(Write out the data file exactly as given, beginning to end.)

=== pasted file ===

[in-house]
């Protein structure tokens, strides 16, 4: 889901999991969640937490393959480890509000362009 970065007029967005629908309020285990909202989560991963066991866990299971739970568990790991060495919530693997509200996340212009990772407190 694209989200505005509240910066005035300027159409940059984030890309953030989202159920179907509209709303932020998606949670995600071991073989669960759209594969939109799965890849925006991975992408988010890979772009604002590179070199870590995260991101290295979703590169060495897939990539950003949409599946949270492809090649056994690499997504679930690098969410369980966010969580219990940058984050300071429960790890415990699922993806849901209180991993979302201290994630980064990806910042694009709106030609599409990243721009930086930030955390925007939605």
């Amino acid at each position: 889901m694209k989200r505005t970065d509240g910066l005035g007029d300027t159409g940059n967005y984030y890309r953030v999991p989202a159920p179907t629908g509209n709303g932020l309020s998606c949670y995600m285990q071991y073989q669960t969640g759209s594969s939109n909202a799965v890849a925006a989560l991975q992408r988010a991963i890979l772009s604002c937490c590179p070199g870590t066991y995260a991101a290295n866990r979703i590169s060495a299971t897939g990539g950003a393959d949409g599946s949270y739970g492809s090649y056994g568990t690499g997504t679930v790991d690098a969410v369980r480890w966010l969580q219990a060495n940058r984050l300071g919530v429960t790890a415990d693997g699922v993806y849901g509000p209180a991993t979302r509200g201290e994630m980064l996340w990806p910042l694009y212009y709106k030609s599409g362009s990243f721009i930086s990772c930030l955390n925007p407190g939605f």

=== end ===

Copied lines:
[in-house]
């Protein structure tokens, strides 16, 4: 889901999991969640937490393959480890509000362009 970065007029967005629908309020285990909202989560991963066991866990299971739970568990790991060495919530693997509200996340212009990772407190 694209989200505005509240910066005035300027159409940059984030890309953030989202159920179907509209709303932020998606949670995600071991073989669960759209594969939109799965890849925006991975992408988010890979772009604002590179070199870590995260991101290295979703590169060495897939990539950003949409599946949270492809090649056994690499997504679930690098969410369980966010969580219990940058984050300071429960790890415990699922993806849901209180991993979302201290994630980064990806910042694009709106030609599409990243721009930086930030955390925007939605």
């Amino acid at each position: 889901m694209k989200r505005t970065d509240g910066l005035g007029d300027t159409g940059n967005y984030y890309r953030v999991p989202a159920p179907t629908g509209n709303g932020l309020s998606c949670y995600m285990q071991y073989q669960t969640g759209s594969s939109n909202a799965v890849a925006a989560l991975q992408r988010a991963i890979l772009s604002c937490c590179p070199g870590t066991y995260a991101a290295n866990r979703i590169s060495a299971t897939g990539g950003a393959d949409g599946s949270y739970g492809s090649y056994g568990t690499g997504t679930v790991d690098a969410v369980r480890w966010l969580q219990a060495n940058r984050l300071g919530v429960t790890a415990d693997g699922v993806y849901g509000p209180a991993t979302r509200g201290e994630m980064l996340w990806p910042l694009y212009y709106k030609s599409g362009s990243f721009i930086s990772c930030l955390n925007p407190g939605f």